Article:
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Paul LabergeDeveloper Evangelist
Frédéric HarperDeveloper Evangelist
First, allow me to offer a graphic representation of today’s keynote at the MIX conference:
It was that nice. Great announcements, great demos, great flow and wonderful surprises – everything a technology keynote should be. If you missed the live stream, check back at the MIX conference site in 24 hours and watch the recording. You won’t be disappointed.
I’ve got to run and go catch today’s Windows Phone dev sessions, so this blog entry will have to be a quick one, covering some of the announcements and things shown at today’s MIX11 keynote, and it covers only the Windows Phone stuff. I’ll post more later, but in the meantime, here’s a quick taste!
One of the most annoying things about the current state of Windows Phone 7 development is that there are certain things that are just not doable in the emulator because computers lack the necessary sensors. (I like to joke that modern urinals are more aware of your presence than modern desktop and laptop computers.) If you want to test apps that make use of the accelerometer or GPS, you either have to deploy to a device or use cumbersome workarounds. Not with the next version of the dev tools!
Want to test your tilt-driven app in the emulator? No problem using the upcoming dev tools. There’s a window pane that will let you rotate a 3-D “virtual phone” (pictured above), and those simulated pitches, rolls and yaws get sent to the emulator, making it as if you were tilting a real phone. Better still, there’s a tilt recording facility so you can create a library of tilt motions to use in repeated testing as you build your app. A very nice touch.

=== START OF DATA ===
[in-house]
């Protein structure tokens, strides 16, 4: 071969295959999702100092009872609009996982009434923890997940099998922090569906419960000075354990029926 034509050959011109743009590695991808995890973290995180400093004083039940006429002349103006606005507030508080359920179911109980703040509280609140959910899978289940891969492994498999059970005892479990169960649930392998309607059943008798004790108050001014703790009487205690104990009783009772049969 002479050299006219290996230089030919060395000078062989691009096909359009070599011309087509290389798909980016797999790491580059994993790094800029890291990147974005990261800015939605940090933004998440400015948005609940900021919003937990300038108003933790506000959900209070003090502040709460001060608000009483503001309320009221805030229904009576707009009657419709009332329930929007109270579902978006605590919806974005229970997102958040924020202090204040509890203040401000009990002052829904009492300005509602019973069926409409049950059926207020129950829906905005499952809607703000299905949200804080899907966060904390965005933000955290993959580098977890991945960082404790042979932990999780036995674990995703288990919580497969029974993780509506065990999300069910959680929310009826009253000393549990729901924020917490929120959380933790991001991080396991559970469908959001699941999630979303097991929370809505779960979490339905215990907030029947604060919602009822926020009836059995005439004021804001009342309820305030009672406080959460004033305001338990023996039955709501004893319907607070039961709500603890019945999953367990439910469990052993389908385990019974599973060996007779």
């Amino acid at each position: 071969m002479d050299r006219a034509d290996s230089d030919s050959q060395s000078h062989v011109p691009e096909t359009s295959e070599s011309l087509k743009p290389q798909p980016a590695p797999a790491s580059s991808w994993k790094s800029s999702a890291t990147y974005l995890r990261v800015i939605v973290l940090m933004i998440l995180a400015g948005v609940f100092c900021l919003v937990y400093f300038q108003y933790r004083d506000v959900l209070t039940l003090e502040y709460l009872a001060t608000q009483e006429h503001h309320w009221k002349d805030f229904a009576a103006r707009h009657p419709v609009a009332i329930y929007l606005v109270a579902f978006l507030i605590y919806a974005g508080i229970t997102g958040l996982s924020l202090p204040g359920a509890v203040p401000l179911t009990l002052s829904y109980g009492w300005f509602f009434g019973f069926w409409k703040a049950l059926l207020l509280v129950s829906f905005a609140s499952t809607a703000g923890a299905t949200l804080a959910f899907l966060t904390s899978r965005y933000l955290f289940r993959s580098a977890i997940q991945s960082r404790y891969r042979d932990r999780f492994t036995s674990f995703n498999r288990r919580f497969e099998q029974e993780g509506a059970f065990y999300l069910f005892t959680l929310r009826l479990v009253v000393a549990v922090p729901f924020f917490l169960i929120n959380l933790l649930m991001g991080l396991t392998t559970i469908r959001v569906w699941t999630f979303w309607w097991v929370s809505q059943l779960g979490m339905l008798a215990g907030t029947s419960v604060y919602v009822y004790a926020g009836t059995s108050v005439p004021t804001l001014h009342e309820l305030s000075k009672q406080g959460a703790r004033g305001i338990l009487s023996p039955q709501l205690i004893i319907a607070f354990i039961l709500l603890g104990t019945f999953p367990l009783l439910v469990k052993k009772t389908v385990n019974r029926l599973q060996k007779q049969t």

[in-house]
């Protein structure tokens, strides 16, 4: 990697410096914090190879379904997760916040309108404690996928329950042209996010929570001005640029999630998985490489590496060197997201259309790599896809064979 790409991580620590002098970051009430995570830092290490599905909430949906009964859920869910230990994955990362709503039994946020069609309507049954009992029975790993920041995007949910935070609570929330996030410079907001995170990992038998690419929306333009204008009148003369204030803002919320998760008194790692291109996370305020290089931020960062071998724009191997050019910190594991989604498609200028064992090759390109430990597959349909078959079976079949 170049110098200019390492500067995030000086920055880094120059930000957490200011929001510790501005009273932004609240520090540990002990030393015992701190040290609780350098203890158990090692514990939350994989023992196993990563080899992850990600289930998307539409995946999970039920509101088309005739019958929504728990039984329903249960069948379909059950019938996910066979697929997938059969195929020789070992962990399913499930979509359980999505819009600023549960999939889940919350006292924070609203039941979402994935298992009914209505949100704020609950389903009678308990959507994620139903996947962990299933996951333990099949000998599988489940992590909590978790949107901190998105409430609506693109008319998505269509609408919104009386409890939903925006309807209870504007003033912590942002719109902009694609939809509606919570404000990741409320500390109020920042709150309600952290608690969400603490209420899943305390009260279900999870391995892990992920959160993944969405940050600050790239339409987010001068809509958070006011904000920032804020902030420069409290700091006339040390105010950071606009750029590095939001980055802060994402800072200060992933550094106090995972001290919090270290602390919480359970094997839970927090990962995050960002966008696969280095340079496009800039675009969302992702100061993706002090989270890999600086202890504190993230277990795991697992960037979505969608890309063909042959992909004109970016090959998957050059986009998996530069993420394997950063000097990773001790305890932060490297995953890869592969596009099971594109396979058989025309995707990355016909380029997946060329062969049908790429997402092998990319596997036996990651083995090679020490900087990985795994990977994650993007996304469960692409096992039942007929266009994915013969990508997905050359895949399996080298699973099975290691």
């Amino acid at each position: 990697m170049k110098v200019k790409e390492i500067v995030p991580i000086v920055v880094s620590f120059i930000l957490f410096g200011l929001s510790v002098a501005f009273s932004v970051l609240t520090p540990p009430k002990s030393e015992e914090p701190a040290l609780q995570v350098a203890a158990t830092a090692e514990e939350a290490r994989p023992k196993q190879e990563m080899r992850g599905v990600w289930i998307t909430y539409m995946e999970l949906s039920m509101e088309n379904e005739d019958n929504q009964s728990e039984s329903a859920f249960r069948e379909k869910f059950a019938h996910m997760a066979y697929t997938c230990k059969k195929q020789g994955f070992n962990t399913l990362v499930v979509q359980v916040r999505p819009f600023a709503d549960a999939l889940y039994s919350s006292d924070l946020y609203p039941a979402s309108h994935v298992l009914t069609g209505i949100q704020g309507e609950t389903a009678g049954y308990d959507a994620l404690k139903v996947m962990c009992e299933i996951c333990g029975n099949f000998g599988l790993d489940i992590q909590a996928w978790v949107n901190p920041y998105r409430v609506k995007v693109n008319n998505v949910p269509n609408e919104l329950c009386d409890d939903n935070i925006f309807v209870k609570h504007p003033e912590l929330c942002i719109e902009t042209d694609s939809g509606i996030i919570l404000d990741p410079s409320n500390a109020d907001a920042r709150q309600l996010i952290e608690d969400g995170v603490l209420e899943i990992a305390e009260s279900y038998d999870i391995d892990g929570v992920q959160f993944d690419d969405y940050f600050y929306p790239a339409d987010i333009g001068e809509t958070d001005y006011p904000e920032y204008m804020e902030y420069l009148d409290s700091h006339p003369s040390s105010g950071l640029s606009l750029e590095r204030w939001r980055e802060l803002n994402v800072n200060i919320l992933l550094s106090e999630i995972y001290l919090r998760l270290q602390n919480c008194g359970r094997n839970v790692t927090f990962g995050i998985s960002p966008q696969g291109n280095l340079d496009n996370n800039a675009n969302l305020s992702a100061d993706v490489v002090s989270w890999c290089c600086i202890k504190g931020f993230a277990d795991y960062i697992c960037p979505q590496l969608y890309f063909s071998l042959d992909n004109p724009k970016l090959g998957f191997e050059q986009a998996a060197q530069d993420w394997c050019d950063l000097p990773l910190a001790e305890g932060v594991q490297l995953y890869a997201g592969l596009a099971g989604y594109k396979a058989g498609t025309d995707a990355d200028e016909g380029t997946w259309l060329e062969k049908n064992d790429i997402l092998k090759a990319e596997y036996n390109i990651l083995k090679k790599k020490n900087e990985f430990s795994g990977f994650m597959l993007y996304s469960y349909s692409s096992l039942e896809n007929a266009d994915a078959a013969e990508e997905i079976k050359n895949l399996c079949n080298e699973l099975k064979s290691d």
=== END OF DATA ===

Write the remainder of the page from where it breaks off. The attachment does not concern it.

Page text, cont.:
There is a location emulator facility for Windows Phone, but it’s a little on the cumbersome side. You won’t need it once the next version of the dev tools comes out, thanks to the built-in location emulator (pictured above), which lets you specify a location with lat and long or more simply, by clicking on a Bing Map. As with the tilt emulator, it sends the location data to the phone emulator, and it’s as if you relocated the phone to a specific place.
The folks on the Windows Phone team have been hard at work adding all sorts of functionality to Windows Phone, and you’ll see it in the next version of the dev tools. The slide shown in the photo above shows some of the goodies that are coming your way soon, and they include:
With mobile devices, we’re working with a less than what we’d get with desktops: less processor power, less RAM, less resources – and less patient users, since these devices tend to get used while on the go. As a result, efficiency is the watchword for mobile apps: anything you can do to get the most out of the limits of the phone is a big help. Hence the jumping for joy when it was announced that the next version of the dev tools will contain a profiler.
Visual Studio is an amazing good dev toolkit, and the Profiler is a great match. Scott Guthrie ran through a quick demo of finding performance bottlenecks using the profiler, and I think that it’s going to help developer create better, snappier, less patience-taxing apps.
Coming to Windows Phone on May 25th – ‘nuff said!
We were also treated to a quick demo of IE9 for Windows Phone, which comes out later this year with the “Mango” update. It’s the first mobile version of IE that shares a common codebase with the desktop version, and hence it inherits those things that make IE9 for the desktop the “well, it’s about time!” browser. Like IE9 for the desktop, IE9 for the phone runs like snakes on energy drinks on ice, and we saw it run circles around Chrome for Android and even more so than Safari for iPhone. Attention other mobile browsers: it’s on!
I’ll leave it to Super Popped-Collar Guy to say it for me:
That’s right: your first chance to get your paws on the dev tools comes next month. Watch this blog for the announcement, and start working on your app ideas!
This article also appears in Global Nerdy.